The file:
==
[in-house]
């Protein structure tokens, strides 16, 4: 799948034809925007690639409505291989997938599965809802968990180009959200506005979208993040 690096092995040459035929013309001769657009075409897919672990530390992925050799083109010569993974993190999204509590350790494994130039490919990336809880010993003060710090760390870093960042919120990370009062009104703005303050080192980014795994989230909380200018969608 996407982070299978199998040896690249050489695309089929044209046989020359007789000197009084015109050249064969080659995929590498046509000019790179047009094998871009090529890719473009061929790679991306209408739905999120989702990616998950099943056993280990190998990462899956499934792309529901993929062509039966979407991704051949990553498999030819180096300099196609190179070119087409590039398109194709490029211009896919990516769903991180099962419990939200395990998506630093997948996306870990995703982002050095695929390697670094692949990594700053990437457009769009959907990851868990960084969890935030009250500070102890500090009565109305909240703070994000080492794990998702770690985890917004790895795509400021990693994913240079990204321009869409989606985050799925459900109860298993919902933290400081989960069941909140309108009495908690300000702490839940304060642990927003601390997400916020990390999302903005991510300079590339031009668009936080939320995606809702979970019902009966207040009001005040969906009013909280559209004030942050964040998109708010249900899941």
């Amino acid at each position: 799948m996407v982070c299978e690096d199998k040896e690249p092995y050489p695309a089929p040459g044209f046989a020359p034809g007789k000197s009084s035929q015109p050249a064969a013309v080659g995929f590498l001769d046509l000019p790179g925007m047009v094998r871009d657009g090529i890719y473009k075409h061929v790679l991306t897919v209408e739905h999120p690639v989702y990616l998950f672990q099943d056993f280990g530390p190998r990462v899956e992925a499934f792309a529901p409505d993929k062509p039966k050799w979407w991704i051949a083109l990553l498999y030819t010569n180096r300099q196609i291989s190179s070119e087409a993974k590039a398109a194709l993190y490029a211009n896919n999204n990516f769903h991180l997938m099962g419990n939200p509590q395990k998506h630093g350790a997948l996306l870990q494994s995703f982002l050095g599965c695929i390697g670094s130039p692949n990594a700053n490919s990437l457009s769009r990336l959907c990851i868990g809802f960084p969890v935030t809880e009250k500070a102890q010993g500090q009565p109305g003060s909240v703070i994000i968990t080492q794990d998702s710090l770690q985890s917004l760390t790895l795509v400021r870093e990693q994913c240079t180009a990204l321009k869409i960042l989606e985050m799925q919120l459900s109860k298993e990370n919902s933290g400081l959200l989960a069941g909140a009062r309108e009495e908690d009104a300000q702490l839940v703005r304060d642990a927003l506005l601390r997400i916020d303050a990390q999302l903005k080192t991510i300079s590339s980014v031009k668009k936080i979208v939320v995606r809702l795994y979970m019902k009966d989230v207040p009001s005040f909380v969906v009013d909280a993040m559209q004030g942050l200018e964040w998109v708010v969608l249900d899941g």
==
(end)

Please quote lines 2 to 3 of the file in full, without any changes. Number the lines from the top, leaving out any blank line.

């Protein structure tokens, strides 16, 4: 799948034809925007690639409505291989997938599965809802968990180009959200506005979208993040 690096092995040459035929013309001769657009075409897919672990530390992925050799083109010569993974993190999204509590350790494994130039490919990336809880010993003060710090760390870093960042919120990370009062009104703005303050080192980014795994989230909380200018969608 996407982070299978199998040896690249050489695309089929044209046989020359007789000197009084015109050249064969080659995929590498046509000019790179047009094998871009090529890719473009061929790679991306209408739905999120989702990616998950099943056993280990190998990462899956499934792309529901993929062509039966979407991704051949990553498999030819180096300099196609190179070119087409590039398109194709490029211009896919990516769903991180099962419990939200395990998506630093997948996306870990995703982002050095695929390697670094692949990594700053990437457009769009959907990851868990960084969890935030009250500070102890500090009565109305909240703070994000080492794990998702770690985890917004790895795509400021990693994913240079990204321009869409989606985050799925459900109860298993919902933290400081989960069941909140309108009495908690300000702490839940304060642990927003601390997400916020990390999302903005991510300079590339031009668009936080939320995606809702979970019902009966207040009001005040969906009013909280559209004030942050964040998109708010249900899941």
């Amino acid at each position: 799948m996407v982070c299978e690096d199998k040896e690249p092995y050489p695309a089929p040459g044209f046989a020359p034809g007789k000197s009084s035929q015109p050249a064969a013309v080659g995929f590498l001769d046509l000019p790179g925007m047009v094998r871009d657009g090529i890719y473009k075409h061929v790679l991306t897919v209408e739905h999120p690639v989702y990616l998950f672990q099943d056993f280990g530390p190998r990462v899956e992925a499934f792309a529901p409505d993929k062509p039966k050799w979407w991704i051949a083109l990553l498999y030819t010569n180096r300099q196609i291989s190179s070119e087409a993974k590039a398109a194709l993190y490029a211009n896919n999204n990516f769903h991180l997938m099962g419990n939200p509590q395990k998506h630093g350790a997948l996306l870990q494994s995703f982002l050095g599965c695929i390697g670094s130039p692949n990594a700053n490919s990437l457009s769009r990336l959907c990851i868990g809802f960084p969890v935030t809880e009250k500070a102890q010993g500090q009565p109305g003060s909240v703070i994000i968990t080492q794990d998702s710090l770690q985890s917004l760390t790895l795509v400021r870093e990693q994913c240079t180009a990204l321009k869409i960042l989606e985050m799925q919120l459900s109860k298993e990370n919902s933290g400081l959200l989960a069941g909140a009062r309108e009495e908690d009104a300000q702490l839940v703005r304060d642990a927003l506005l601390r997400i916020d303050a990390q999302l903005k080192t991510i300079s590339s980014v031009k668009k936080i979208v939320v995606r809702l795994y979970m019902k009966d989230v207040p009001s005040f909380v969906v009013d909280a993040m559209q004030g942050l200018e964040w998109v708010v969608l249900d899941g």